The Power Of Music In Gaming
Music is a wonderful and powerful thing. It can stir the emotions in ways even words cannot and it allows us to cast aside our worries or cares in such a way that we can become lost in its sound. It is a form of entertainment that can both stand on its own or act as an enhancer for others. Think of your favorite movie or television show. Did you notice the music that was playing in the background? Did it not enhance the experience? Imagine those same scenes without the ambient music playing. Not quite the same, is it? Just as music enhances visual media, it can also be used to enhance table-top gaming. Playing the right music at the right time in the background of a game can add a level of immersion to the game that might have been missing before.
Now, when I am talking about using music in a game, I am talking about using it properly. If used improperly (which often means too loudly or too often), it can often be little more than a distraction, with your players (or even your Gamemaster) paying more attention to the song than to what is actually happening at the game-table. Unfortunately, I have to admit that having a player joining you via Skype or other video-service makes it really hard to have music in a game. Not impossible, but really hard. Often, it is just better not to have the music playing for that player’s sake, as it usually just turns into white noise over their speakers. Now, if you can have it low enough on your end not to bother them and let them know what music to play (having preset play-lists via Spotify is a good way of doing this).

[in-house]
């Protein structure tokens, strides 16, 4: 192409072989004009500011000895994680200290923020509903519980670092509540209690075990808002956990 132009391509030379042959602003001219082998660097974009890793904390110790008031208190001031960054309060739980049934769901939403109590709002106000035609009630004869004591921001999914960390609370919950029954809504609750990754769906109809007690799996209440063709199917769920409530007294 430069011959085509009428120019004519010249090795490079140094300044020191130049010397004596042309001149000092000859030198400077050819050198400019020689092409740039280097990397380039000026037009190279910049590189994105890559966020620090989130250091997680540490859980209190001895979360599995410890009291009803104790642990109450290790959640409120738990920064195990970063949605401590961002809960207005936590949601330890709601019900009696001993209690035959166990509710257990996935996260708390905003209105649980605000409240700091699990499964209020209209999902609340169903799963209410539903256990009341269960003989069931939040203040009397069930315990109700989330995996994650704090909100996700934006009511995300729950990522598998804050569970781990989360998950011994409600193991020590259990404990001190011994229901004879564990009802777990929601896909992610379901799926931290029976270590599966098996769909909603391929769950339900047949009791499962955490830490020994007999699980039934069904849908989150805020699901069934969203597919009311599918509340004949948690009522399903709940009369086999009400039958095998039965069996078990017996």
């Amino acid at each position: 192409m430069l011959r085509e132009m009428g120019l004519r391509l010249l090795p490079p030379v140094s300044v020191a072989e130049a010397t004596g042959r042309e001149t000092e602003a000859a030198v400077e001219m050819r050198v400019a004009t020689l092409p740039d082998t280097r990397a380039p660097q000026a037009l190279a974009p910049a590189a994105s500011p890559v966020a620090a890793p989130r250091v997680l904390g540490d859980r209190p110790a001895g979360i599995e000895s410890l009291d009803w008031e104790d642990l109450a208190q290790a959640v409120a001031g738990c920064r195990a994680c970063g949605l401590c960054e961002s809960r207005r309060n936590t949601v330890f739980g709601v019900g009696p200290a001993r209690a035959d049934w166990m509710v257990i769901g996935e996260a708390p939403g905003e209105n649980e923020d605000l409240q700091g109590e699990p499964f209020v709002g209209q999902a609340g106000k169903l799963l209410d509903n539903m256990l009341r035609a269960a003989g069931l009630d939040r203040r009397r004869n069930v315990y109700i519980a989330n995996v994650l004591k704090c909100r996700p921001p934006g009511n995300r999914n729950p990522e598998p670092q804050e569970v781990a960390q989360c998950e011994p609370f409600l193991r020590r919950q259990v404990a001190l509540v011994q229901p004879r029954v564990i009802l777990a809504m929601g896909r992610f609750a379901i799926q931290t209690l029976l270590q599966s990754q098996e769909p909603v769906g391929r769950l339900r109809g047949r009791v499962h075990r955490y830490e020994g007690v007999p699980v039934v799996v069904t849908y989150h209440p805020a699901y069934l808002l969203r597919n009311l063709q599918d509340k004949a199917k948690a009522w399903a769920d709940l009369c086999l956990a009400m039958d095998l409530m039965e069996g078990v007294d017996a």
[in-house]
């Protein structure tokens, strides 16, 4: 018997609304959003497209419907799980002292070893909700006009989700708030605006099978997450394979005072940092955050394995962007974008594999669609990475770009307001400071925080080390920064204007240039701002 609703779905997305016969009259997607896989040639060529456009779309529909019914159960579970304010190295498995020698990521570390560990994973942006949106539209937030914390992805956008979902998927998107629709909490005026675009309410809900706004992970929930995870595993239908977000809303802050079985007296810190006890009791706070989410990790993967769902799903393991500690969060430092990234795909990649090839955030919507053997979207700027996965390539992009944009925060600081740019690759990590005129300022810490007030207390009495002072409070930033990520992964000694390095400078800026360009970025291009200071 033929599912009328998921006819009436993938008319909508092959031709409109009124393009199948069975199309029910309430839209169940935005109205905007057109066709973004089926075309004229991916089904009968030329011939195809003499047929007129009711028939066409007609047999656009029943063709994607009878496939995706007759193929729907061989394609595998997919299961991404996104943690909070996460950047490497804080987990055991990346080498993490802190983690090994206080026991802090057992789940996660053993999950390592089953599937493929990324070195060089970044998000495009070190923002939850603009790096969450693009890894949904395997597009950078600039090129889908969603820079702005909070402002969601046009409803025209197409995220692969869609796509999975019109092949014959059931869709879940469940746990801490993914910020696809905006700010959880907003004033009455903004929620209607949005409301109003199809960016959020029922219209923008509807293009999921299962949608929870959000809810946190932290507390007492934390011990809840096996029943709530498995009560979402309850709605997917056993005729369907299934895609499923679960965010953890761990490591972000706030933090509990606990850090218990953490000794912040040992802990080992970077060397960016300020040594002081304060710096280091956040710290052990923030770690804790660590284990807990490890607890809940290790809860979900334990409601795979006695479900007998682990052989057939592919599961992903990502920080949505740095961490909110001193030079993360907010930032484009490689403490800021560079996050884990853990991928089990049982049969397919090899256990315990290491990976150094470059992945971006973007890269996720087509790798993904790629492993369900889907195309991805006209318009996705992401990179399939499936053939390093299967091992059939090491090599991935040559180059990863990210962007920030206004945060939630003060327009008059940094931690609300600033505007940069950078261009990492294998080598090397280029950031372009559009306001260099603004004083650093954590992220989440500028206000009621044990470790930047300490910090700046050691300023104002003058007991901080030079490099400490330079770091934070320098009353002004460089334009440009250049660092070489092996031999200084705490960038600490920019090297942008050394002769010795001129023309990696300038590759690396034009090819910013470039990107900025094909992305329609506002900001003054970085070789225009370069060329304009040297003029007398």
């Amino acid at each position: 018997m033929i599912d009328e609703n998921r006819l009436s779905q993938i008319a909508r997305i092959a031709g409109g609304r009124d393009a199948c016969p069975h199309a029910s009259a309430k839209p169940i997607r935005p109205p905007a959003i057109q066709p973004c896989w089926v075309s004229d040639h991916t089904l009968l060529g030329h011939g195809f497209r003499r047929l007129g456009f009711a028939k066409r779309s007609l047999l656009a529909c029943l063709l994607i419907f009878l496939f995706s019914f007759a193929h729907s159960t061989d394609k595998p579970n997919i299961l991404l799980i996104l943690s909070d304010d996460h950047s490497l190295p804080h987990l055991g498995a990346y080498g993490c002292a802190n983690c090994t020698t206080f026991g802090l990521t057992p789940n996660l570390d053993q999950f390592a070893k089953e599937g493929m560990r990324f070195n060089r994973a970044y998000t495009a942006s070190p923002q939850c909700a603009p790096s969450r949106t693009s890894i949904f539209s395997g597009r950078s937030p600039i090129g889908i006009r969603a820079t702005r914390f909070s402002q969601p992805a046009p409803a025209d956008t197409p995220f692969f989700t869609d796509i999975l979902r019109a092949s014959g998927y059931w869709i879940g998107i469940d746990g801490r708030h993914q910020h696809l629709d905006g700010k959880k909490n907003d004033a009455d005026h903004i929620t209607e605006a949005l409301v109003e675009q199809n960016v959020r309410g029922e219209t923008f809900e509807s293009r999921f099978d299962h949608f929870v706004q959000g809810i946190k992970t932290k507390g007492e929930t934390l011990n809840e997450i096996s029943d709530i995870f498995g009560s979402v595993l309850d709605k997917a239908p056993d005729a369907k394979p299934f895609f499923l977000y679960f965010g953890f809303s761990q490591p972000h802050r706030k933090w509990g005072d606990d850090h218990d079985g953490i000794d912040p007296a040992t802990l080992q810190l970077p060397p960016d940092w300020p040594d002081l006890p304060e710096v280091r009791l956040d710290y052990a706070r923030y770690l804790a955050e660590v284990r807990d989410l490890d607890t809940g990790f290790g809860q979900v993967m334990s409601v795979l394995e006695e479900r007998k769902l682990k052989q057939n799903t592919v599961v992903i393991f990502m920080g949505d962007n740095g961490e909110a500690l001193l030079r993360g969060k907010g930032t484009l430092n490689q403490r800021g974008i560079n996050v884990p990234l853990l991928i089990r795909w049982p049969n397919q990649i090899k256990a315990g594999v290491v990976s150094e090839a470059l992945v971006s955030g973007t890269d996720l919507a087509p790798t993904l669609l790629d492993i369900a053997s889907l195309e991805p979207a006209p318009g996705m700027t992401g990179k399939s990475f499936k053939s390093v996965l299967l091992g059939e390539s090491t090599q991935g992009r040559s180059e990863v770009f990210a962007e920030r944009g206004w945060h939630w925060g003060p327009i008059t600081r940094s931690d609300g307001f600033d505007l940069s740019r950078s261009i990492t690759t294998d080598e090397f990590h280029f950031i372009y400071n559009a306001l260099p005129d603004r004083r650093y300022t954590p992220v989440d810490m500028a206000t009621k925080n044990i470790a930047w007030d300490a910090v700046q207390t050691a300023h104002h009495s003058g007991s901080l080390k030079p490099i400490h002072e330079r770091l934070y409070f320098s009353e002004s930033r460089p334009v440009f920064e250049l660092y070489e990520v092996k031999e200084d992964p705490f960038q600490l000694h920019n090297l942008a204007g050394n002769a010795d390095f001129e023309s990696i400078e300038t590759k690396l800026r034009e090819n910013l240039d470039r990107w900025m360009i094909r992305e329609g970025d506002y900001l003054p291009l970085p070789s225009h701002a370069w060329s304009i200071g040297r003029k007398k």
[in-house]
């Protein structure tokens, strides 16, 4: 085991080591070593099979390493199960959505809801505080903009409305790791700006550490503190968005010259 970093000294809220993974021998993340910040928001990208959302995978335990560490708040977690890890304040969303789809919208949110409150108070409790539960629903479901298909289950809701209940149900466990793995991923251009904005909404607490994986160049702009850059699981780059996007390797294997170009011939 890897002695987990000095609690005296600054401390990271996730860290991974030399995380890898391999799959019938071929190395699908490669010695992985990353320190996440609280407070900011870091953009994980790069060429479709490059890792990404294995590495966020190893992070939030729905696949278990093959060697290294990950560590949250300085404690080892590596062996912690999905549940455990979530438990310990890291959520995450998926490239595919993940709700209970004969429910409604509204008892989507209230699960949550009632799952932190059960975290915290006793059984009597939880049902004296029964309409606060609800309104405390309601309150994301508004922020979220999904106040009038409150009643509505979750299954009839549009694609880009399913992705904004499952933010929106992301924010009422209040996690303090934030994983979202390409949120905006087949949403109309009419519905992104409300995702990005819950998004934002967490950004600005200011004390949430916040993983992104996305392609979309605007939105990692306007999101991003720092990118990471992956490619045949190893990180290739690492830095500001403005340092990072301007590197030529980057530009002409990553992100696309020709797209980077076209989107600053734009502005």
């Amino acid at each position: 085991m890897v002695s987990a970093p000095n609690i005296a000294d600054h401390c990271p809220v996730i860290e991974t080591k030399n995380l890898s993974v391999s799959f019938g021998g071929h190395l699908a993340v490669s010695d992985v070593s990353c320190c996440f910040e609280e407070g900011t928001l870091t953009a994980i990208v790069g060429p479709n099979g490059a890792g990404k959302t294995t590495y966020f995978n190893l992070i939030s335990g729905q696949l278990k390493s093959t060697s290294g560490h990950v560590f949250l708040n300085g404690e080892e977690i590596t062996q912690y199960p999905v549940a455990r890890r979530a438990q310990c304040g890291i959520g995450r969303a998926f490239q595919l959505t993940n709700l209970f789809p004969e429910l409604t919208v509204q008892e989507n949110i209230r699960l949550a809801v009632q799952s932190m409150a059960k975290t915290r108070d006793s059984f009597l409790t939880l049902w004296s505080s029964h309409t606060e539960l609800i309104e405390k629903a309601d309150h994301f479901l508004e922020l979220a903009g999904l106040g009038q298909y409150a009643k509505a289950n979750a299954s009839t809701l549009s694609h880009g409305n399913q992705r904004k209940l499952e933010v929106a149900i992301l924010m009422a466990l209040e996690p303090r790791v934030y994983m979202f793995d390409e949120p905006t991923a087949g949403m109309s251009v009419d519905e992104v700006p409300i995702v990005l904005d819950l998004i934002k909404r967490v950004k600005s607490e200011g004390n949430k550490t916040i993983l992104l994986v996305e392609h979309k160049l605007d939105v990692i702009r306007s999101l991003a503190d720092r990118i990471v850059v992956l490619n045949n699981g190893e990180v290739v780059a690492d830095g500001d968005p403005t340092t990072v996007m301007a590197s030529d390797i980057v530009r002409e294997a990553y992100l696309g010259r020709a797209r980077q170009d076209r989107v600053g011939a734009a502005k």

The best way (again, in my opinion) to use music is with using it as appropriate ambiance. Having something playing that is fast paced with strong beats in it is really good for combat scenes. Are your players entering a tavern, nightclub, or other social gathering? Have what music you want the characters to hear playing in the background. Are your characters traveling through a storm? Rainy mood, all the way.
You can also use music to set a scene. Taking the example of characters walking into a tavern, if you want them to notice the Bard performing in the back, play something similar to what you would like the Bard to sound like (Enya pops into my mind) and tell your players something like â€śan angelic voice can be heard above the din. It is absolutely beautiful. This (hitting play) is what you hear.â€ť Doing so allows your players to experience something that their characters are experiencing, bridging the divide between them and allowing them to connect with their characters in a brand new way. Trust me when I say that it is an amazing experience.
What music you play at a game should vary based on the type of game you are running, and such we will be looking at various common gaming settings over the next few articles, examining what music works best (in my opinion) for each setting.
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